IOWA CITY, Iowa — Democrats in Johnson County, Iowa, have passed a resolution in support of switching from presidential caucusing to a primary system. The county, which includes Iowa City, is the fifth largest in the state.
Every odd-numbered year the local democratic party hosts their own caucus vote. Most of it goes to party building, where a number of committee positions are elected. But there's also time for resolutions to be brought up and discussed.
On Sunday, one of the resolutions brought up was to support a shift from presidential caucuses to a primary voting system. It passed on a 39-11 vote, but isn't likely to actually change primary voting in Johnson County, or across Iowa.
Still, some democrats say it's the latest example of a growing call to examine the necessity of Iowa's caucuses.
"There's a number of democrats who felt that we've outgrown the current caucus system with no changes," explained Ed Cranston, the Johnson County Democratic Party Chair. "So we either need changes or we need to move to something maybe closer to a primary."
Cranston acknowledged that for all the technological reporting errors in the 2020 caucuses, the party has seen generally large turnout for the last few elections. In Johnson County, almost 22,000 people participated. Of the counties 57 precincts, some of the largest saw up to 900 people in a room.
"Here we've done quite well and had successes in our caucuses. You're able to still hold a successful caucus and get party building on, as well as determine your presidential preferences," he said. "So it's still a positive event. But it could be better."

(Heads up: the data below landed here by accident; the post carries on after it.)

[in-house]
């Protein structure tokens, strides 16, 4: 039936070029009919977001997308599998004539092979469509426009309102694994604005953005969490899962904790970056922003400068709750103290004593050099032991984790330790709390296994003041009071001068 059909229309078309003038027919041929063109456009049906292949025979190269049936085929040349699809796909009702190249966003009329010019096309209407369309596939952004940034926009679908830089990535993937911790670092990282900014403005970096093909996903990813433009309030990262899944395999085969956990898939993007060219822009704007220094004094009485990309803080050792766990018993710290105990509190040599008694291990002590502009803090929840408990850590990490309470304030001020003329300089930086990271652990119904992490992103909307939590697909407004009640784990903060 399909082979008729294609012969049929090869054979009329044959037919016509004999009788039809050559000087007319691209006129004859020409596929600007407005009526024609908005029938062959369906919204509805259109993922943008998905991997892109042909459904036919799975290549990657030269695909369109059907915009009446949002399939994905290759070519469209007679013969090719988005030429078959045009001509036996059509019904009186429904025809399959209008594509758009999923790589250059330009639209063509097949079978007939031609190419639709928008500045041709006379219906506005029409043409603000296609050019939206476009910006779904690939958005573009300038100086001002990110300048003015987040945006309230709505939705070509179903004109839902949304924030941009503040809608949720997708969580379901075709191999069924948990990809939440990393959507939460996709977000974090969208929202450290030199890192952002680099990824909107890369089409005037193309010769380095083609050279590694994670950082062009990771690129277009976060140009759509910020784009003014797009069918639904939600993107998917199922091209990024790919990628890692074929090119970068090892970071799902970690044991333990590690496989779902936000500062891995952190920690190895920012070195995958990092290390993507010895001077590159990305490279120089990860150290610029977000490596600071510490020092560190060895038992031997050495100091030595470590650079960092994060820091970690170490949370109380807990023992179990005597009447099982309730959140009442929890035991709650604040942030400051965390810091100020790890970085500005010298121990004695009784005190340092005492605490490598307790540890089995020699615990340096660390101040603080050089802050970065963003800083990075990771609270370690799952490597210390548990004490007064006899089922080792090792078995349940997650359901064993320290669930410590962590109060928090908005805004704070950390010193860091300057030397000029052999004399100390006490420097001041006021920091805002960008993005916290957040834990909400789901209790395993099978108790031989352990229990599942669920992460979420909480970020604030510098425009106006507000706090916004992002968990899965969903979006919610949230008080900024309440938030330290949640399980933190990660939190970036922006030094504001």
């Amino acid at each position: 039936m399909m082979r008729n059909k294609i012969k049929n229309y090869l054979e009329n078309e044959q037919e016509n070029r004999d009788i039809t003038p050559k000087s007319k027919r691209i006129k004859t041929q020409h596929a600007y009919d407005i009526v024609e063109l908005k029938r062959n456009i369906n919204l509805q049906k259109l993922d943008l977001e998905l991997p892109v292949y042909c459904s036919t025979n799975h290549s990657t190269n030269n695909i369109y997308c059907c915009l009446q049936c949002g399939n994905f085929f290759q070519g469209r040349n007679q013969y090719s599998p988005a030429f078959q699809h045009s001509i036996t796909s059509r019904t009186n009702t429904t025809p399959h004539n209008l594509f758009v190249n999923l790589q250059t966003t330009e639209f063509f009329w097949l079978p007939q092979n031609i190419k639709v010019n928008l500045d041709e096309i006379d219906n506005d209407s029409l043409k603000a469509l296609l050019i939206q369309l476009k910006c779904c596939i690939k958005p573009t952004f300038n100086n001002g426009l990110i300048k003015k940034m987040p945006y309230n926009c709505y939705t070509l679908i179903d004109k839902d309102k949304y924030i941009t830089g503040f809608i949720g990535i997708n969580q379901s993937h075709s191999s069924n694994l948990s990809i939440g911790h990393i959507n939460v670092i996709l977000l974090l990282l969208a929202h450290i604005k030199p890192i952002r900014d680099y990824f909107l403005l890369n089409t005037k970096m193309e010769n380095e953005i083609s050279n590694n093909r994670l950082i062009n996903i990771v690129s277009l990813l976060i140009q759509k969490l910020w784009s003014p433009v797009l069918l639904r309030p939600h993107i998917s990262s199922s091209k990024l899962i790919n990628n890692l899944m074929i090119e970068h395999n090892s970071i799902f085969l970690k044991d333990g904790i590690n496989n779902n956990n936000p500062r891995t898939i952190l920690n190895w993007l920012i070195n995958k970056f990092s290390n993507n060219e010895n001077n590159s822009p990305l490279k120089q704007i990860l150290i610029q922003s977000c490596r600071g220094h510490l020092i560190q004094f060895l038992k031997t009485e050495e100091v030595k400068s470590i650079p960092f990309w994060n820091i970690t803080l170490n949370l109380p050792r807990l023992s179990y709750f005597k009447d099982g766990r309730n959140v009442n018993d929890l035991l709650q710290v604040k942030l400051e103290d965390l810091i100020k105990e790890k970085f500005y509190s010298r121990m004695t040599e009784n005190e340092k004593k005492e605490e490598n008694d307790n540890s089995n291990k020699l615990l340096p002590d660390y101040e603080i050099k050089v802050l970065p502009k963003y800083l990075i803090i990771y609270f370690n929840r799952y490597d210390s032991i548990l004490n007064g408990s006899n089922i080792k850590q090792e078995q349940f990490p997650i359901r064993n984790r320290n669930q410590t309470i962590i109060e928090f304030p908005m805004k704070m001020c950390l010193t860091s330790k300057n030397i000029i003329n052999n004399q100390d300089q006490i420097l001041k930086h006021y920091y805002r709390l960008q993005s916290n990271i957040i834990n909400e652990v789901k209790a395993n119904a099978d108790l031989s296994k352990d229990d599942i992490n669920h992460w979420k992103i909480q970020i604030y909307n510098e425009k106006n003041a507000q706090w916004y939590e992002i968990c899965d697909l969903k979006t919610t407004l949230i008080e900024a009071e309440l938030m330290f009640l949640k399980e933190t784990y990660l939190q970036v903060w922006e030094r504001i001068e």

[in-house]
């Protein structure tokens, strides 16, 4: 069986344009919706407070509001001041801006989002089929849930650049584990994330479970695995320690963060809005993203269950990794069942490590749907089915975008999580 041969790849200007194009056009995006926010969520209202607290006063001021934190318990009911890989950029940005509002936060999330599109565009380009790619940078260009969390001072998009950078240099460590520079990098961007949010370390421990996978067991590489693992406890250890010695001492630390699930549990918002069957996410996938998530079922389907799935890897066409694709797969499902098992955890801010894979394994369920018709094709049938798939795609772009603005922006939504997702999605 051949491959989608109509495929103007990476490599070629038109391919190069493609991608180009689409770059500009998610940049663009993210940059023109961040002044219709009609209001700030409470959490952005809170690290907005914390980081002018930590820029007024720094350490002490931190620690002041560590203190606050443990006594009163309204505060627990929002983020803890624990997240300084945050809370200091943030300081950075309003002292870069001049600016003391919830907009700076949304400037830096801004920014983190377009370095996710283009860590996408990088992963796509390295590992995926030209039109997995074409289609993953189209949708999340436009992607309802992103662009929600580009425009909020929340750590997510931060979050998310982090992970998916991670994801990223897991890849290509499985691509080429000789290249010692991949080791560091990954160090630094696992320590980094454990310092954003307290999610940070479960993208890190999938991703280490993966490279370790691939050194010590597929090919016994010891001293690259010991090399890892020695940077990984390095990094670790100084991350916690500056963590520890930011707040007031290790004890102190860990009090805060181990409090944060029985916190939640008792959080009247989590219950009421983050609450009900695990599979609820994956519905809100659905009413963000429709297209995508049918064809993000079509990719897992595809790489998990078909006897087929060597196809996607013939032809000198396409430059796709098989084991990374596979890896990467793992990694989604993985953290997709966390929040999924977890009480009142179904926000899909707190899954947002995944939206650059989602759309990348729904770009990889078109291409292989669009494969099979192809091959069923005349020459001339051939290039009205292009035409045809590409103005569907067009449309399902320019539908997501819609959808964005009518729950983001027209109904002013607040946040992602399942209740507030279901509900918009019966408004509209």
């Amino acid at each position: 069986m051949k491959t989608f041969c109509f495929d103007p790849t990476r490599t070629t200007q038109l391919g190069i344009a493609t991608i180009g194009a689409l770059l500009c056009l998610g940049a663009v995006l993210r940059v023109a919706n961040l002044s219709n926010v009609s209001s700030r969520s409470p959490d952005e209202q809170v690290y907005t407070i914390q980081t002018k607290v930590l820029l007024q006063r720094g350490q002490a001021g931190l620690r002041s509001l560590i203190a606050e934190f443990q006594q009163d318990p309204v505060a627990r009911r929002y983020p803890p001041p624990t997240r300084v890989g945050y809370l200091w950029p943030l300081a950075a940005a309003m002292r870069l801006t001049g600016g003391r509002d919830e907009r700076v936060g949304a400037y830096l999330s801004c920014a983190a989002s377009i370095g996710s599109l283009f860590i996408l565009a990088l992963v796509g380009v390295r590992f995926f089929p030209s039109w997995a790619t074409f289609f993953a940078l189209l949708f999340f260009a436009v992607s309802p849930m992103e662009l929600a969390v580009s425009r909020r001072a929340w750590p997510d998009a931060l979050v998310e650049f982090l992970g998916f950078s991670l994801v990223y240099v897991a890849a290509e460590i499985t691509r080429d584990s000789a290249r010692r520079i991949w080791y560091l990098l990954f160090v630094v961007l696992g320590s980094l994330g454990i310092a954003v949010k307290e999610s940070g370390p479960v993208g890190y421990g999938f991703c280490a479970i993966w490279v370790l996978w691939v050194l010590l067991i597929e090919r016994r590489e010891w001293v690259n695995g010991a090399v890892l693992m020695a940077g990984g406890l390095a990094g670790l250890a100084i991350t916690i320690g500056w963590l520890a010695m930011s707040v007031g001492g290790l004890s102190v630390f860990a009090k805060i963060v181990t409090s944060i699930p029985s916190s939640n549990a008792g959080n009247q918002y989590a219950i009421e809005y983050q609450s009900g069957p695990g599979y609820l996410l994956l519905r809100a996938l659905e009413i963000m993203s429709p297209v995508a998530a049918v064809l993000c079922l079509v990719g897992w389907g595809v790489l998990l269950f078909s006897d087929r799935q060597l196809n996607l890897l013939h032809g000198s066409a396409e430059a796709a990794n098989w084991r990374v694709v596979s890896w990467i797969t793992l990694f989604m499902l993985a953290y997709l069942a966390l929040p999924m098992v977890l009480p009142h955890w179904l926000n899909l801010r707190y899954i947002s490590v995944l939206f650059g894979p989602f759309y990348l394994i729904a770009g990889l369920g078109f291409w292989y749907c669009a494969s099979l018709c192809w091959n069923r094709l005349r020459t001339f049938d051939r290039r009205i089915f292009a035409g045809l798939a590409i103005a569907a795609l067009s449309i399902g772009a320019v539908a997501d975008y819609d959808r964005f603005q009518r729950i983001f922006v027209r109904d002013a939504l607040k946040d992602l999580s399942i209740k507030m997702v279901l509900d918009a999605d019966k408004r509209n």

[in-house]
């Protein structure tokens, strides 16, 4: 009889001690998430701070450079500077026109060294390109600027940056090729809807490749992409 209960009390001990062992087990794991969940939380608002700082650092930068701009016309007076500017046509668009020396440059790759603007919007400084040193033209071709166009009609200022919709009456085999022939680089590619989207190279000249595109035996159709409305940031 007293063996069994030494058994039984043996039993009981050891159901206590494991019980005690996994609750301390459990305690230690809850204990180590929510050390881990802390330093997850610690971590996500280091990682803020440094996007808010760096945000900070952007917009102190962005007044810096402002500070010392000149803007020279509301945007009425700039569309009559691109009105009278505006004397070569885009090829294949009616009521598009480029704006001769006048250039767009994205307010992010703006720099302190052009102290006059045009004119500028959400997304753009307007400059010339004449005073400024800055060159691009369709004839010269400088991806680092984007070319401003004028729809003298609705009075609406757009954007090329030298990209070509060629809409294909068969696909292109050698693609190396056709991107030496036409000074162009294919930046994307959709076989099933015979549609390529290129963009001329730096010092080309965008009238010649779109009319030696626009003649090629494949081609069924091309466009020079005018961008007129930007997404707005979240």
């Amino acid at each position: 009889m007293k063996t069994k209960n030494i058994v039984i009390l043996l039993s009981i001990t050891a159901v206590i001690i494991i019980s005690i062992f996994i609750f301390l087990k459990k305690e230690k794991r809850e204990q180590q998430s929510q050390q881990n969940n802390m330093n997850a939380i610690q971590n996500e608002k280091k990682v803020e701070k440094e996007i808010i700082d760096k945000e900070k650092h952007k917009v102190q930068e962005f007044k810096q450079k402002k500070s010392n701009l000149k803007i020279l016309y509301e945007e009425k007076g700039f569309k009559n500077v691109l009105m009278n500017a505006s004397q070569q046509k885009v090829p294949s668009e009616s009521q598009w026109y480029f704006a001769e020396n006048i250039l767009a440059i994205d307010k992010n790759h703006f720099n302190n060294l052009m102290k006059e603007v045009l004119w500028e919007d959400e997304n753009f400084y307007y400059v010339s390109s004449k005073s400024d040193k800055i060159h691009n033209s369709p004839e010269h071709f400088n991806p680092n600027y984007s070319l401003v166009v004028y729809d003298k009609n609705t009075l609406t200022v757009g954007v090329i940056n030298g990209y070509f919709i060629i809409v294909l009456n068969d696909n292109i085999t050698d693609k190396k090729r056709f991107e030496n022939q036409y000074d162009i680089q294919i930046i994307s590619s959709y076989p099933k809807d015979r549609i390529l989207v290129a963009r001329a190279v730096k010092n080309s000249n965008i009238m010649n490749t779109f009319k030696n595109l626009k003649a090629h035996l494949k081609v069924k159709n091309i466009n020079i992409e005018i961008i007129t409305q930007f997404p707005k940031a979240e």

Cranston pointed out some modifications to the current caucus system that many democrats have been calling for, in order to make the process more inclusive.
"We don't want to exclude folks. We don't want to exclude participants with mobility issues; people who have to work and just can't show up at that specific time and location to participate," he said.
He says the two main goals of the party right now, are to increase participation and keep Iowa's status as first in the nation.
If that means having to chose between a caucus and being first, Cranston says democrats will most likely maintain the caucus with modifications to make it more accessible.
If democrats were to switch to a primary system, PJ Foley, an adjunct instructor in the Department of Political Science and Leadership Studies at St. Ambrose University, warns that it wouldn't be easy to hold on to their position as first to vote.
"It would be very tough for Iowa to maneuver," he said. "It's a negotiation amongst political parties on both sides with their national party affiliations. So the parties decide, working with other state parties, when the schedule is."
Still, if democratic leaders are interested in pursuing a shift to a primary vote, Foley says there would be enough time to accomplish that before the 2024 presidential election.